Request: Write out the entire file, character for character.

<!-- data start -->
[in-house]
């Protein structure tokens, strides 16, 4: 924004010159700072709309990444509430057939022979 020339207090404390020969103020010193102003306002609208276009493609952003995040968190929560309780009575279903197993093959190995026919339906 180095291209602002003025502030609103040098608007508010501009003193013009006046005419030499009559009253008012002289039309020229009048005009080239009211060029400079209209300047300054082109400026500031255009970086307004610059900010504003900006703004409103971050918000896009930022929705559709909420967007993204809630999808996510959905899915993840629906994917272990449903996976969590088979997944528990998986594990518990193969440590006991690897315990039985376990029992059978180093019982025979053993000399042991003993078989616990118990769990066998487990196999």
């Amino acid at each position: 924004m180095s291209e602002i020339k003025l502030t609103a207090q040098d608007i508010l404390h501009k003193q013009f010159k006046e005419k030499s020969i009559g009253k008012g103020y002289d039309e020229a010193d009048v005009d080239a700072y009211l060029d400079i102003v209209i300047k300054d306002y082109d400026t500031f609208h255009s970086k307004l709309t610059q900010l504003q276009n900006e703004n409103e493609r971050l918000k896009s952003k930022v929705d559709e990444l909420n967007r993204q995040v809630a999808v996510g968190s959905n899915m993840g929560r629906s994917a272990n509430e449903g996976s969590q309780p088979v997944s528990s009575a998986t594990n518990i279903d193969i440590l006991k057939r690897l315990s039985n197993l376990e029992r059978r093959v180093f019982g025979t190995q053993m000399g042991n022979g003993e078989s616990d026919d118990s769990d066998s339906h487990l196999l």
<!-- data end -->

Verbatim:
[in-house]
């Protein structure tokens, strides 16, 4: 924004010159700072709309990444509430057939022979 020339207090404390020969103020010193102003306002609208276009493609952003995040968190929560309780009575279903197993093959190995026919339906 180095291209602002003025502030609103040098608007508010501009003193013009006046005419030499009559009253008012002289039309020229009048005009080239009211060029400079209209300047300054082109400026500031255009970086307004610059900010504003900006703004409103971050918000896009930022929705559709909420967007993204809630999808996510959905899915993840629906994917272990449903996976969590088979997944528990998986594990518990193969440590006991690897315990039985376990029992059978180093019982025979053993000399042991003993078989616990118990769990066998487990196999």
């Amino acid at each position: 924004m180095s291209e602002i020339k003025l502030t609103a207090q040098d608007i508010l404390h501009k003193q013009f010159k006046e005419k030499s020969i009559g009253k008012g103020y002289d039309e020229a010193d009048v005009d080239a700072y009211l060029d400079i102003v209209i300047k300054d306002y082109d400026t500031f609208h255009s970086k307004l709309t610059q900010l504003q276009n900006e703004n409103e493609r971050l918000k896009s952003k930022v929705d559709e990444l909420n967007r993204q995040v809630a999808v996510g968190s959905n899915m993840g929560r629906s994917a272990n509430e449903g996976s969590q309780p088979v997944s528990s009575a998986t594990n518990i279903d193969i440590l006991k057939r690897l315990s039985n197993l376990e029992r059978r093959v180093f019982g025979t190995q053993m000399g042991n022979g003993e078989s616990d026919d118990s769990d066998s339906h487990l196999l």